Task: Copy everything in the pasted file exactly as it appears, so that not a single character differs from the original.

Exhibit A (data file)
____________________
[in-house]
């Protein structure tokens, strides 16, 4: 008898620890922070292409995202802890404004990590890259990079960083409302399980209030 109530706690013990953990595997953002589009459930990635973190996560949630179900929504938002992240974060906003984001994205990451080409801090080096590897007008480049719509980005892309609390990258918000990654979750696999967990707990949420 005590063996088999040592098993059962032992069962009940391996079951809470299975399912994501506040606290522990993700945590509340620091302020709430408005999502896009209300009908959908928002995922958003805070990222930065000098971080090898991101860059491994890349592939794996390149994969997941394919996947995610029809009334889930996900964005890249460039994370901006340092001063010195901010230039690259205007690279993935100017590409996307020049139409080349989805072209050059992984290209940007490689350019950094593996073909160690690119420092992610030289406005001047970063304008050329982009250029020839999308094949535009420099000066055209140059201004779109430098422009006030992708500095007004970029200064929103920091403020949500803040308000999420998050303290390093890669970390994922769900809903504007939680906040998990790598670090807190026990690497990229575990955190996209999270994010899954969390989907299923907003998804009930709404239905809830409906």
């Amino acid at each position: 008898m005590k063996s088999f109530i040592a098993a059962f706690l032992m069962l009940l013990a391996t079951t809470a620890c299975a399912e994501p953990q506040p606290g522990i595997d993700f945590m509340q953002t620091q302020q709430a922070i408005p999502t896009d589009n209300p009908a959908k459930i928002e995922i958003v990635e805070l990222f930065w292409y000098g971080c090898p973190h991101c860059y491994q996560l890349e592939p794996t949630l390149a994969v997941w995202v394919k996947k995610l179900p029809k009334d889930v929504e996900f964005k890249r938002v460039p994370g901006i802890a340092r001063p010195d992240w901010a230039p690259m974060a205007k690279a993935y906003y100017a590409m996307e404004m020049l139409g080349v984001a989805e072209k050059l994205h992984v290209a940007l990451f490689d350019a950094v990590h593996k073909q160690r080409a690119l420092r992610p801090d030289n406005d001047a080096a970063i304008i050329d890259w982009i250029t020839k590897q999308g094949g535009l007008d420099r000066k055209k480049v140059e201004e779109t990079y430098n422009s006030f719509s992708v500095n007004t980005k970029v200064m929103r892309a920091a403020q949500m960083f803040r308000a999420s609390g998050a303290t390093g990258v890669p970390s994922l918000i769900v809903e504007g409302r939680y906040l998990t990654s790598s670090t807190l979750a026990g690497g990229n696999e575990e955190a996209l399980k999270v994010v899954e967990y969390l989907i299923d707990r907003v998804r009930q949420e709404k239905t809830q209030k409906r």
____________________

[in-house]
């Protein structure tokens, strides 16, 4: 008898620890922070292409995202802890404004990590890259990079960083409302399980209030 109530706690013990953990595997953002589009459930990635973190996560949630179900929504938002992240974060906003984001994205990451080409801090080096590897007008480049719509980005892309609390990258918000990654979750696999967990707990949420 005590063996088999040592098993059962032992069962009940391996079951809470299975399912994501506040606290522990993700945590509340620091302020709430408005999502896009209300009908959908928002995922958003805070990222930065000098971080090898991101860059491994890349592939794996390149994969997941394919996947995610029809009334889930996900964005890249460039994370901006340092001063010195901010230039690259205007690279993935100017590409996307020049139409080349989805072209050059992984290209940007490689350019950094593996073909160690690119420092992610030289406005001047970063304008050329982009250029020839999308094949535009420099000066055209140059201004779109430098422009006030992708500095007004970029200064929103920091403020949500803040308000999420998050303290390093890669970390994922769900809903504007939680906040998990790598670090807190026990690497990229575990955190996209999270994010899954969390989907299923907003998804009930709404239905809830409906």
């Amino acid at each position: 008898m005590k063996s088999f109530i040592a098993a059962f706690l032992m069962l009940l013990a391996t079951t809470a620890c299975a399912e994501p953990q506040p606290g522990i595997d993700f945590m509340q953002t620091q302020q709430a922070i408005p999502t896009d589009n209300p009908a959908k459930i928002e995922i958003v990635e805070l990222f930065w292409y000098g971080c090898p973190h991101c860059y491994q996560l890349e592939p794996t949630l390149a994969v997941w995202v394919k996947k995610l179900p029809k009334d889930v929504e996900f964005k890249r938002v460039p994370g901006i802890a340092r001063p010195d992240w901010a230039p690259m974060a205007k690279a993935y906003y100017a590409m996307e404004m020049l139409g080349v984001a989805e072209k050059l994205h992984v290209a940007l990451f490689d350019a950094v990590h593996k073909q160690r080409a690119l420092r992610p801090d030289n406005d001047a080096a970063i304008i050329d890259w982009i250029t020839k590897q999308g094949g535009l007008d420099r000066k055209k480049v140059e201004e779109t990079y430098n422009s006030f719509s992708v500095n007004t980005k970029v200064m929103r892309a920091a403020q949500m960083f803040r308000a999420s609390g998050a303290t390093g990258v890669p970390s994922l918000i769900v809903e504007g409302r939680y906040l998990t990654s790598s670090t807190l979750a026990g690497g990229n696999e575990e955190a996209l399980k999270v994010v899954e967990y969390l989907i299923d707990r907003v998804r009930q949420e709404k239905t809830q209030k409906r």